Mental health treatment harder to access for Black teens

In the fall of 2021, the American Academy of Pediatrics declared a national emergency in child and adolescent mental health. Across the country, educators and health experts began working to make mental health a top concern in the classroom, but realized that for Black students, accessing treatment is extremely difficult.

“Specifically in the Black community, we have this thing where we feel like we can handle everything in our own household,” said school counselor Sylvester Hanner.

Hanner, who works at Obama 6-12 in the Pittsburgh Public School District, said breaking the generational stigma around mental health is something that Black teens often must overcome.

Accessing culturally competent, quality care is also a major concern for Black families. Licensed social worker and behavioral specialist Mauri Tate said when dealing with her sixth and seventh-grade preteens at Life Male STEAM Academy, she works to eliminate this barrier. “So not asking what is wrong with my students, (but instead) asking what has happened to them,” said Tate.

Finding representation when only 4% of U.S. psychiatrists are Black is a challenge for Black clinical providers as well as patients.

“There is so much red tape and laws around getting people credentialed and licensed, to be able to do this particular work,” said social worker Erica Givner.

For Black teens who are disproportionally impacted by mental health concerns, they must first overcome all these barriers and more before receiving treatment.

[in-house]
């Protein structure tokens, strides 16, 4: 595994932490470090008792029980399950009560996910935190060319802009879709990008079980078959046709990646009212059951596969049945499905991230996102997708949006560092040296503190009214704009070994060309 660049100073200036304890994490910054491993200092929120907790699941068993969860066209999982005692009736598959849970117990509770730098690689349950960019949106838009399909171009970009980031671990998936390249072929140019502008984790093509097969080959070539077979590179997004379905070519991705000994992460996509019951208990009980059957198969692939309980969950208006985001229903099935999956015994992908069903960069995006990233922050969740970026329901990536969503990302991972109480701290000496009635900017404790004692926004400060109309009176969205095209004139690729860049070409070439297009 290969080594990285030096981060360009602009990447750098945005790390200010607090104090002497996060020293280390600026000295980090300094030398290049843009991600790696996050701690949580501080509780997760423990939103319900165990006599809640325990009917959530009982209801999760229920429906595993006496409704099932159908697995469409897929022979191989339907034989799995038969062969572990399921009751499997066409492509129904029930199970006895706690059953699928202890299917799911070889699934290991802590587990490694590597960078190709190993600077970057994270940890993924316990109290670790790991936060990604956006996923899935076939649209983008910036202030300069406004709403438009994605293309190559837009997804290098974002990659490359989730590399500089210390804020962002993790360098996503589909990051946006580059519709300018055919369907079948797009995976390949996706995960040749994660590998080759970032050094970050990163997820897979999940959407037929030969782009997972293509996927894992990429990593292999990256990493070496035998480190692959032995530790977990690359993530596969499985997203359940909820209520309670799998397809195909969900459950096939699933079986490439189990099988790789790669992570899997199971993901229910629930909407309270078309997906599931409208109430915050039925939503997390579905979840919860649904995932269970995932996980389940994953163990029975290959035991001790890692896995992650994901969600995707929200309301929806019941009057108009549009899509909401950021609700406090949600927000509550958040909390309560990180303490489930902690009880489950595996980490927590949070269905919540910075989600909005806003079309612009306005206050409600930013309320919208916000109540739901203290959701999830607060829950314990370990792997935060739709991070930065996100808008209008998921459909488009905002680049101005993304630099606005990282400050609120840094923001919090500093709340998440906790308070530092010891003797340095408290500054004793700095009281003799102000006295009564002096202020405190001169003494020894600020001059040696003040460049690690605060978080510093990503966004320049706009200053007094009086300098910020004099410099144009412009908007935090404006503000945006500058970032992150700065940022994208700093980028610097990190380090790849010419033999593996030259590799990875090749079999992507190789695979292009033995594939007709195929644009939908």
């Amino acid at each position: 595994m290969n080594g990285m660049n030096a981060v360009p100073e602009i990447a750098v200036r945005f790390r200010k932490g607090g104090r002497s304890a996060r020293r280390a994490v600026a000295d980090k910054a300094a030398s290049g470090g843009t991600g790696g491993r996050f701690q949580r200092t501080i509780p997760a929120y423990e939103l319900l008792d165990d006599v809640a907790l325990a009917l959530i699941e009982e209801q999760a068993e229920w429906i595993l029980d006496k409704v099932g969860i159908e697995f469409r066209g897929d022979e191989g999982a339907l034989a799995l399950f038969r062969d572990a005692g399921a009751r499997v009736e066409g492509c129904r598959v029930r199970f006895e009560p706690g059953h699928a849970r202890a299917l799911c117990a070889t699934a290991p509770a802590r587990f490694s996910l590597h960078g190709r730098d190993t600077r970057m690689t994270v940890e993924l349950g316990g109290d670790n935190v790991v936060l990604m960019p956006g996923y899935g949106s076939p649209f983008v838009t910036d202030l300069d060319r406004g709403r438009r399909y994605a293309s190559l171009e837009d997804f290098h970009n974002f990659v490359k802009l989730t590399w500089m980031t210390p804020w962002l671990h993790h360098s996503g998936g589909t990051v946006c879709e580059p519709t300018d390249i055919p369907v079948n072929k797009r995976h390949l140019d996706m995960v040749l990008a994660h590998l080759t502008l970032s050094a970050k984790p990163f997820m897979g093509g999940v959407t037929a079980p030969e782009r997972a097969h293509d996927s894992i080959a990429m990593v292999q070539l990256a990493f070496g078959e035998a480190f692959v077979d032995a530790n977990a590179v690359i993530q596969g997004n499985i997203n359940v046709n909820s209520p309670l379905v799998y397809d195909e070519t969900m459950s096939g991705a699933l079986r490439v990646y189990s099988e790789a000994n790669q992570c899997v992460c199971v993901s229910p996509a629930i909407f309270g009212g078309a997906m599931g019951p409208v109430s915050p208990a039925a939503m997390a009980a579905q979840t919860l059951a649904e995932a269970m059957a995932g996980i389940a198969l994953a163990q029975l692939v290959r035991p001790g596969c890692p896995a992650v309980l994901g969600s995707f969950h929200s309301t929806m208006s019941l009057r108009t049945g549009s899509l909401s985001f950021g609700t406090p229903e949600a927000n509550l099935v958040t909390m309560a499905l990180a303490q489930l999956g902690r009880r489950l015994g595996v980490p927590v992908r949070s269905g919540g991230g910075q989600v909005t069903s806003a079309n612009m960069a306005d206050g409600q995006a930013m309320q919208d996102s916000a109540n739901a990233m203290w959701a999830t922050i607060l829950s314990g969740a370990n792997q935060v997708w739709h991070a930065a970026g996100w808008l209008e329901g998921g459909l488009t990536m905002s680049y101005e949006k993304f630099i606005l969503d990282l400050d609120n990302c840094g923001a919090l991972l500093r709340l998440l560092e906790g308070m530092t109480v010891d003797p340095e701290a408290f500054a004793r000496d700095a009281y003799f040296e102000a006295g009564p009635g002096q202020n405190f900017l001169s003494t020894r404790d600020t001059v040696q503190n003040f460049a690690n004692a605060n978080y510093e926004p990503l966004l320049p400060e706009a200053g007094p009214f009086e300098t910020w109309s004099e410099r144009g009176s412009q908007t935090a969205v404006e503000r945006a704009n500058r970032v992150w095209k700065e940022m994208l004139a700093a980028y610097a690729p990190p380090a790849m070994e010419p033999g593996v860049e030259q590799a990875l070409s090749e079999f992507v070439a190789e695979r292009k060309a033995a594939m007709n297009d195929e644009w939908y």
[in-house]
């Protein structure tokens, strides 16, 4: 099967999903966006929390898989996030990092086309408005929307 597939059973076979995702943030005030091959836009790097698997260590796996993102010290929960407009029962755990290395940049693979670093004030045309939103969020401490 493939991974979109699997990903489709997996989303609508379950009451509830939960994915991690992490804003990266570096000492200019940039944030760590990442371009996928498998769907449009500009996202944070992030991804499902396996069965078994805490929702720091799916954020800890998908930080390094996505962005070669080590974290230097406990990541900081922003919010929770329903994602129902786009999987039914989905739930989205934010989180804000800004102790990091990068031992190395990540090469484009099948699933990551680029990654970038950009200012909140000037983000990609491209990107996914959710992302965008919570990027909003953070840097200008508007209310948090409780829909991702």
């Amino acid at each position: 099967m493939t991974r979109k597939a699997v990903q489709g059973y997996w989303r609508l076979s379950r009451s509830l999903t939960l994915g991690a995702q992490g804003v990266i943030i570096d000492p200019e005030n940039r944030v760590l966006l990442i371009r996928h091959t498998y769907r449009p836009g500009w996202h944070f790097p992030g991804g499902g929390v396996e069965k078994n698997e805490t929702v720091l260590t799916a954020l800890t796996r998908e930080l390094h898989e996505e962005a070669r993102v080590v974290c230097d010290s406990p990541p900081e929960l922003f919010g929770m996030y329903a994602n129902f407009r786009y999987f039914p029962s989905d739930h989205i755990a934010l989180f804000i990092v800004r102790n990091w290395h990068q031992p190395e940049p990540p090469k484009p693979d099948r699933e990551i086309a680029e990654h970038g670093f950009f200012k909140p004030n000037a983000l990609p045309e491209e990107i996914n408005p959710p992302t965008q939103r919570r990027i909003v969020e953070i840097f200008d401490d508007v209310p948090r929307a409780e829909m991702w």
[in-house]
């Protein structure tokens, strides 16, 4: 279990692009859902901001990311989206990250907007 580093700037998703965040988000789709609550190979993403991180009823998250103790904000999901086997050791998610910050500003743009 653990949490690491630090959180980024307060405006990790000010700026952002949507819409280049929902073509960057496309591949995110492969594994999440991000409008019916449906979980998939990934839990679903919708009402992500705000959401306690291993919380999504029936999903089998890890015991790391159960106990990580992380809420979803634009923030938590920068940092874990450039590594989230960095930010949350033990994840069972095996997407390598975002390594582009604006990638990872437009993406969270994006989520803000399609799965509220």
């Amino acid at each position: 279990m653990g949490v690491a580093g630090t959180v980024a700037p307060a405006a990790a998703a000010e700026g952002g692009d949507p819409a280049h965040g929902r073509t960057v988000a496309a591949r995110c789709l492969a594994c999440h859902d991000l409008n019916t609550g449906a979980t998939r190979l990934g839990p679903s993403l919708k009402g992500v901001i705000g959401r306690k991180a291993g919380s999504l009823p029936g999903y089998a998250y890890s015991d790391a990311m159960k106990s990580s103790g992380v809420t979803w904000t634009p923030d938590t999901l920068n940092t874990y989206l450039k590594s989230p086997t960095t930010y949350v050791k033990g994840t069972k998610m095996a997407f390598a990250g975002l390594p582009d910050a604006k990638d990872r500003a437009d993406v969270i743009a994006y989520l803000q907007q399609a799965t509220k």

“You see students who are struggling with anxiety, depression and anger, but whenever all of those symptoms surface in kids and teens who have no idea how to cope, educators and experts witness maladaptive behaviors in students,” said Tate.

School and community counselors who spoke with Channel 11 News said socioeconomic status and social media have a significant influence on teens.

“Unfortunately, what our youth and adults don’t realize is that you don’t have your adult brain until you’re 25,” said Givner.

Givner explained that when teens witness or experience traumas their brains react differently than an adult, especially youth who have experienced a disproportionate amount of trauma.

“We have kids who have witnessed the death of their peers and family members due to gun violence,” said Tate who works at a predominantly Black school.

And while Black teens are often more exposed to societal risk factors like gun violence, poverty, and trauma experts say too often their symptoms will go untreated or even undiagnosed.

“We must treat mental health just as we do physical health. If you get a scratch on your arm and you’re bleeding, we will clean it off, and give you a band-aid,” said Hanner.

So, how can experts address what the American Pediatric Academy has deemed a mental health crisis?

By taking a social justice approach said Hanner, “Making sure things are equitable and everyone is heard, then I think we will help a lot of the mental health issues that are going on today.”

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